In which I complain yet again about the whole thing. Have I mentioned how this kind of challenge just doesn’t work for me? Oh, I have. Have I mentioned how I just don’t have the time to … Oh, I have.
Let me try it a different way then. I’ve got that day job. Yes, I’ve mentioned that before. I know. Here’s the deal though. It can be stressful and draining and leave me feeling like an empty shell by the end of the day. And when NaNo rears its demanding head, I have nothing left to offer it. Day after cotton-picking day for an entire month. Friday was good. Saturday was a bust. Sunday was good. Monday was pretty good. And today? I DON’T WANT TO WRITE!!!!!!! But I’ve written anyway. Another 800 or 900 words on Northville. What has that got me? I’m at about 4,000 words. Still treading water at about 50% of the NaNo pace.
That’s the bad. Here’s the good. NaNo has pushed me to write those words in the last five days. 800 words per day actually is pretty good for me these days. Without NaNo, I’m pretty certain I wouldn’t have had the discipline to write as much as I have since November 1. But I’m tired. Just so tired. So, I’m done for the day. We’ll see how I feel tomorrow about this whole thing. I know where the next few parts of Northville are headed and I remain excited about it. I still don’t know exactly how or when it will happen. But it will need to wind up soon.
I’ve also started thinking about the re-write of Terror in a Small Town — my half completed novel about a string of terrorist attacks in the United States that will undergo enough change that it will basically be a new story. I’m pretty certain I’ll be able to rattle off thousands of words pretty easily when I switch to that. But I can’t yet. I must practice the completion principle and finish Northville before I turn my attention to the shiny new toy in the show room.
Just for the heck of it, here’s a piece of what I wrote today…
When we were little, Sophie and I would sit on the floor in our parents’ bedroom with her lipsticks and eyeliners and perfumes scattered around us. Being the oldest, I knew everything there was to know about this as I applied bright red lipstick and blue eyeliner to Sophie’s face and then enveloped her in a cloud of Charlie. Sophie was the perfect model, keeping her otherwise restless body perfectly still for me to apply the rouge and whatever else was handy. By the time I was done, she was perfect.
Until Mom walked in and playfully gasped with her hand to her mouth. “What have you done with my little girl?” She would turn around and look under the bed. “Where did Sophie go?”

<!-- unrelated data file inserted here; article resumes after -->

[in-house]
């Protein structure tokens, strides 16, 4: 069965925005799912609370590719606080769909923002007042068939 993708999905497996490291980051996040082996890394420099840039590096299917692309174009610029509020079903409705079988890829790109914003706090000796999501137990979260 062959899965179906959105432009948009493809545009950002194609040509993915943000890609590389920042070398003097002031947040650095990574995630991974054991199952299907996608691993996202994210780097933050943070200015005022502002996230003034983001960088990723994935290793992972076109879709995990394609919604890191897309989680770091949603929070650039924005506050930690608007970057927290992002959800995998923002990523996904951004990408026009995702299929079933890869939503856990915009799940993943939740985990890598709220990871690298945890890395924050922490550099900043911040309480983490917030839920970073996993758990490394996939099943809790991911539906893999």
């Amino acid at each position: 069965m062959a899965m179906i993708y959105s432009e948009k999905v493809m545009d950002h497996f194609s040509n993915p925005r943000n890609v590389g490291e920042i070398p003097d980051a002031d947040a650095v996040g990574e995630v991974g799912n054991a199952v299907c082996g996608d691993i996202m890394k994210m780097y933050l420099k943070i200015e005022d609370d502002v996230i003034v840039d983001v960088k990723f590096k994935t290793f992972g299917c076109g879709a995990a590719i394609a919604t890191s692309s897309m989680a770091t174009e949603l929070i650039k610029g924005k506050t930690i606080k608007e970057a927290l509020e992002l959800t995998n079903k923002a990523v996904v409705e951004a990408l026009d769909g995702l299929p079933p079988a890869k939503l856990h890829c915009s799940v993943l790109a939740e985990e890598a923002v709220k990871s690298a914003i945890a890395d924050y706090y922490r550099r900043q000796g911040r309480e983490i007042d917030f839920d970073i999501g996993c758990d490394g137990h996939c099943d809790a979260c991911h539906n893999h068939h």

Sophie would pop up and, through the gap made by her missing front teeth, lisp gleefully, “I’m right here, Mommy.”
“You? You aren’t Sophie.” Mom would bend down and inspect the girl before her. “Why you look far too old and mature to my little girl.” Turning to me, she would threaten me, “Lily, how many times have I told you to keep track of your sister. Now, what has happened with her? And where did she come from?”
The giggles that followed oftentimes led to hiccups and sore stomachs that were more than worth it.
Once we got back from Gloversville, the afternoon passed much the same way. We were little girls again, filling the afternoon with giggles and laughter. Even a tear or two when I mentioned our younger experiments with Mom’s make-up and Sophie let on that she didn’t remember them.
I must have curled her hair, styled it, washed it and then dried it again at least four or five times trying to figure out just the right look. We finally settled on curling her long blond hair into ringlets that draped down her shoulders. The make-up was just as challenging, but we finally settled on her “look.”
When it came time to get dressed, I pulled out a lacy bra I bought at Panache when Sophie wasn’t looking. She looked at it in all its frilly red glory and shook her head. “No thanks.”
“I insist,” I replied, shaking it in front of her.
“No. I’m not wearing that thing.”
“Sophie. You’re going to a dance with a boy and I want you to feel different. I want you to feel beautiful and special and maybe even a little sexy.”
“Pffffft. That isn’t gonna happen. Besides why does it matter if I’m wearing that? Nobody else is going to see it and nobody else will see me the same way.”
I turned her wheelchair around to face the mirror. “Look in the mirror, Sophie. You are beautiful. You just don’t realize it.”
She looked in the mirror for a moment, studying herself, before turning away from her image. “It’s a bunch of make-up and a hairdo. None of which will cover up the reality.”
“It’s not just the make-up. It’s you,” I pleaded.
While we were staring at the mirror, there was a knock on the door. We both looked at the clock on the wall. It read 5:45. Pete wasn’t supposed to be there until 6:00. “He can’t be here yet,” we whispered quietly.
I went out to the front door and peeked through the peephole. It was Pete, only he was standing with his back to the door looking out to the street. “It’s him,” I whispered to Sophie who had followed me to the door. “Go back to the bathroom and finish getting dressed. Put the damn bra on, you’ll feel better.”
Pete turned at the sound of the door opening. The first thing I noticed was the massive black eye. Then I noticed the scratches across his cheek. The goose egg growing out of his forehead. The torn Yankees shirt he was wearing. That he held one arm to his side and that his breath rattled. “What the hell …”
“I fought back,” he whispered before collapsing to the ground.